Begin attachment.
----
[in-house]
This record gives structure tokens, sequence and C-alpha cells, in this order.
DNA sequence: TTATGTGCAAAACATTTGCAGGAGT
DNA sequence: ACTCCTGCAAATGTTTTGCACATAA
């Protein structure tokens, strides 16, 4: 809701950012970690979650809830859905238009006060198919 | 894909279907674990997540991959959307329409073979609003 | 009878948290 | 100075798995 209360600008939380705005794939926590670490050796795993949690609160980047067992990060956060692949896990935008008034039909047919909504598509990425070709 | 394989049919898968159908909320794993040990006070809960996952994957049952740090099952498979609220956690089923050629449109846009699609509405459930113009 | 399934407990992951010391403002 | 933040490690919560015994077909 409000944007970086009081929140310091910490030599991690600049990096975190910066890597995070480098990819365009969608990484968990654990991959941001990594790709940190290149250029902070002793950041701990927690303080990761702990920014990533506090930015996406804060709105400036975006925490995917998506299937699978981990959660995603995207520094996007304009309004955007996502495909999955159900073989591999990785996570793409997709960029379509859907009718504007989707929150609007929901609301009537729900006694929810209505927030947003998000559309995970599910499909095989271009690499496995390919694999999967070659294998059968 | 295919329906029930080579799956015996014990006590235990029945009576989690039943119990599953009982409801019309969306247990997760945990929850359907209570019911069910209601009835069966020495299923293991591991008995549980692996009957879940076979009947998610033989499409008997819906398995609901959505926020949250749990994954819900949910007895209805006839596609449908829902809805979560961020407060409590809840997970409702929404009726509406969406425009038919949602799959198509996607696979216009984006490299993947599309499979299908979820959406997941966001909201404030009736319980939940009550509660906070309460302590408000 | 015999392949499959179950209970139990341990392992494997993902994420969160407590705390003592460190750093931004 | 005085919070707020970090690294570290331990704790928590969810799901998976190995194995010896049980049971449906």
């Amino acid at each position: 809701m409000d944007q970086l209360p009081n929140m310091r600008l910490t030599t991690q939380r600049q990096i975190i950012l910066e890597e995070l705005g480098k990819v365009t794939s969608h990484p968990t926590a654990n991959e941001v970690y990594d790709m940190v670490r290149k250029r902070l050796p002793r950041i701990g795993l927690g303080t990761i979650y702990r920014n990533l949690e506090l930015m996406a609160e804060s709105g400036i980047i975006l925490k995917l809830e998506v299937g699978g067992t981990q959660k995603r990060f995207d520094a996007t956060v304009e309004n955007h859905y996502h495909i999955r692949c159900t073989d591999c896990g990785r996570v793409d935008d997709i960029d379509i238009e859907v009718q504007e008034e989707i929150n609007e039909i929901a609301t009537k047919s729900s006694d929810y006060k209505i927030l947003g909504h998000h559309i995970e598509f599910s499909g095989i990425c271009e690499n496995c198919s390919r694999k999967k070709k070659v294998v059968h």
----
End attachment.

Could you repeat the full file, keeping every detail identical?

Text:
[in-house]
This record gives structure tokens, sequence and C-alpha cells, in this order.
DNA sequence: TTATGTGCAAAACATTTGCAGGAGT
DNA sequence: ACTCCTGCAAATGTTTTGCACATAA
């Protein structure tokens, strides 16, 4: 809701950012970690979650809830859905238009006060198919 | 894909279907674990997540991959959307329409073979609003 | 009878948290 | 100075798995 209360600008939380705005794939926590670490050796795993949690609160980047067992990060956060692949896990935008008034039909047919909504598509990425070709 | 394989049919898968159908909320794993040990006070809960996952994957049952740090099952498979609220956690089923050629449109846009699609509405459930113009 | 399934407990992951010391403002 | 933040490690919560015994077909 409000944007970086009081929140310091910490030599991690600049990096975190910066890597995070480098990819365009969608990484968990654990991959941001990594790709940190290149250029902070002793950041701990927690303080990761702990920014990533506090930015996406804060709105400036975006925490995917998506299937699978981990959660995603995207520094996007304009309004955007996502495909999955159900073989591999990785996570793409997709960029379509859907009718504007989707929150609007929901609301009537729900006694929810209505927030947003998000559309995970599910499909095989271009690499496995390919694999999967070659294998059968 | 295919329906029930080579799956015996014990006590235990029945009576989690039943119990599953009982409801019309969306247990997760945990929850359907209570019911069910209601009835069966020495299923293991591991008995549980692996009957879940076979009947998610033989499409008997819906398995609901959505926020949250749990994954819900949910007895209805006839596609449908829902809805979560961020407060409590809840997970409702929404009726509406969406425009038919949602799959198509996607696979216009984006490299993947599309499979299908979820959406997941966001909201404030009736319980939940009550509660906070309460302590408000 | 015999392949499959179950209970139990341990392992494997993902994420969160407590705390003592460190750093931004 | 005085919070707020970090690294570290331990704790928590969810799901998976190995194995010896049980049971449906």
């Amino acid at each position: 809701m409000d944007q970086l209360p009081n929140m310091r600008l910490t030599t991690q939380r600049q990096i975190i950012l910066e890597e995070l705005g480098k990819v365009t794939s969608h990484p968990t926590a654990n991959e941001v970690y990594d790709m940190v670490r290149k250029r902070l050796p002793r950041i701990g795993l927690g303080t990761i979650y702990r920014n990533l949690e506090l930015m996406a609160e804060s709105g400036i980047i975006l925490k995917l809830e998506v299937g699978g067992t981990q959660k995603r990060f995207d520094a996007t956060v304009e309004n955007h859905y996502h495909i999955r692949c159900t073989d591999c896990g990785r996570v793409d935008d997709i960029d379509i238009e859907v009718q504007e008034e989707i929150n609007e039909i929901a609301t009537k047919s729900s006694d929810y006060k209505i927030l947003g909504h998000h559309i995970e598509f599910s499909g095989i990425c271009e690499n496995c198919s390919r694999k999967k070709k070659v294998v059968h």